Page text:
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How Seniors Should Use the New MyPlate Guidelines to Ensure Healthy Eating



The U.S. Department of Agriculture’s iconic Food Pyramid, created in 1992, was regularly panned for its lack of clarity. It finally died a death to an evolved understanding during the summer of 2012. In its place: MyPlate, the new dietary guideline illustration unveiled by the USDA as part of First Lady Michelle Obama’s battle against obesity. The new model shows a circular plate, equally divided into four different-colored sectors for fruits, vegetables, proteins, and grains.

Beside the plate is a small, white circle for dairy products. This is a marked difference from the pyramid, which divided the food groups into five slowly shrinking layers. At the largest, bottom layer were the grains, followed by a layer for fruits and vegetables, one for proteins and dairy products, and the smallest, top layer reserved for oils. USDA representatives said that they conducted focus groups with more than 4,000 adults and children to ensure the new model was clear and focused.

First Lady Obama noted during the unveiling that fruits and vegetables were lost in the pyramid, but if the plates we’re eating from looked like MyPlate, with fruits and vegetables taking up half of the space, “then we’re good,” she said. “It’s as simple as that.”

While the purpose behind the new MyPlate diagram is to reduce confusion, it can still be overwhelming to make sure you’re getting adequate nutrition that is recommended by the MyPlate guide. Senior Citizens on a fixed income may become particularly discouraged when trying to follow a healthful meal plan, especially on a budget. Following these guidelines doesn’t have to be costly, either. Senior citizens on a fixed income should learn to plan for meals on a grocery list, purchase generic brands when possible, and make their food in the most cost-effective way. Here are some other ideas:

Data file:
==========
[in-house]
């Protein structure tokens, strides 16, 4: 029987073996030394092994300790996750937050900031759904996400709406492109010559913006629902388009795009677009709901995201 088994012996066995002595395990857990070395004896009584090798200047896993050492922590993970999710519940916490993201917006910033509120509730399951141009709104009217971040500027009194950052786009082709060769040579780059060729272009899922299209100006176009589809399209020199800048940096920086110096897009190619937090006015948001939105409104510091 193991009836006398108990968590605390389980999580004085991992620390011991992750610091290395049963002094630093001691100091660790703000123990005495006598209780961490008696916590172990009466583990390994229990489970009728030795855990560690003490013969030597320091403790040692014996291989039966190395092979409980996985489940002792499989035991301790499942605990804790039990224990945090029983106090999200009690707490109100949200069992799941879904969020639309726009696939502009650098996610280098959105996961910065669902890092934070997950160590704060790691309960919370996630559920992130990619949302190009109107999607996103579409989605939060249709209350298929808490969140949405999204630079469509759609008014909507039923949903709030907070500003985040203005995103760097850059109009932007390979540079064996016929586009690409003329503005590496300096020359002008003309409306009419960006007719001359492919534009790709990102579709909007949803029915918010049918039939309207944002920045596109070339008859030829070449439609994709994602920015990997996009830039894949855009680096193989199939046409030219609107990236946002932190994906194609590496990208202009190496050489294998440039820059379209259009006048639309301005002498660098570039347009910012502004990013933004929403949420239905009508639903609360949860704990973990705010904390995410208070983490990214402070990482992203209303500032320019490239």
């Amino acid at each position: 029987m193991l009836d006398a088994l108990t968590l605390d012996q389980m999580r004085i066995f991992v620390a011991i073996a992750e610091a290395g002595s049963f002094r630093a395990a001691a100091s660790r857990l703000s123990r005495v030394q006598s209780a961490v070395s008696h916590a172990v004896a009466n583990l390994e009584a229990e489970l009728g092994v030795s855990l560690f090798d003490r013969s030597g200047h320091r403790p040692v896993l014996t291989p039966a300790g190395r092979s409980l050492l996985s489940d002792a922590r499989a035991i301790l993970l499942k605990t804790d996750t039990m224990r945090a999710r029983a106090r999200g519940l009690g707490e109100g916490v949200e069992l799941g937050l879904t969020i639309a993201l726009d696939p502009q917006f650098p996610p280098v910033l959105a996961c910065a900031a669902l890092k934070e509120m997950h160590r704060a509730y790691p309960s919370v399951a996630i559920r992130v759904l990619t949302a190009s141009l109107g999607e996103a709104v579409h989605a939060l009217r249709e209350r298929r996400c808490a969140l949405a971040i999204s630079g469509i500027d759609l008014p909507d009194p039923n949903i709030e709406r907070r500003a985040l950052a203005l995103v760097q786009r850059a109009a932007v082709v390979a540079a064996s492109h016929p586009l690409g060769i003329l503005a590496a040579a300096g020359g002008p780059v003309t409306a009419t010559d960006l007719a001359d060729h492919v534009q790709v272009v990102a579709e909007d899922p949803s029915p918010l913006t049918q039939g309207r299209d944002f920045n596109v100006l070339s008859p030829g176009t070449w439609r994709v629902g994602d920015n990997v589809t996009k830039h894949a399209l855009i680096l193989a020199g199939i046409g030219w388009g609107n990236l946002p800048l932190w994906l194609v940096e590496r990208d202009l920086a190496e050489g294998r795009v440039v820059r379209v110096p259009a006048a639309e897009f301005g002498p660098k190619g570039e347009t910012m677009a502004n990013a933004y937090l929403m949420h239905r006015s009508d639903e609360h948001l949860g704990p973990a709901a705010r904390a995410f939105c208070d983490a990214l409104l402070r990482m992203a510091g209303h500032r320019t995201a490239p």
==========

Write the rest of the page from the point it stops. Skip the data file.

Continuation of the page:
• Prepare meals that combine the food groups into one dish, such as a hearty casserole or stew. Not only will these dishes make vegetables taste delicious but they’re also likely to result in some leftovers.
  • Use coupons from the newspaper or shop during special grocery store sales to capitalize on the cheapest prices.
  • Buy fruits and vegetables from farmers’ markets, where produce is likely to be the freshest, most local — and cheapest.
  • Never go shopping on a hungry stomach. We don’t know where all those cookies came from either.
  • Buy in bulk when possible to save money over time. At other times, shop at stores that generally have the best prices.
  • Buy vegetables and fruits in season, when they’re the tastiest and cheapest, then plan dishes around those in-season offerings.
  • Don’t discount canned vegetables.  While not as high in nutrients as the fresh variety, they still possess the vitamins and minerals our bodies need.  Just be sure to rinse them in cool water before preparation to reduce sodium, and steam rather than boil to preserve nutrients.
  • When preparing meals, look for ways to treat vegetables or fruits like the star of the plate, instead of the subordinate. Rarely will you hear someone complaining about all the vegetables in their spinach lasagna or stir-fry? If it tastes good, it tastes good.
  • Take time to prepare several meals at once, then freeze what isn’t eaten right away. This makes eating correctly more economical and convenient, and if you’re cooking for only one or two, a great way to save money.

Maintaining adequate nutrition as we age is important to overall health and well-being.  If you feel you are having trouble understanding the new MyPlate guidelines or experience an inability to menu plan for yourself, consider reaching out to local organizations like Food Banks, Meals on Wheels, and local senior centers.  These resources exist in most communities to help people of all ages achieve and maintain healthy lifestyles.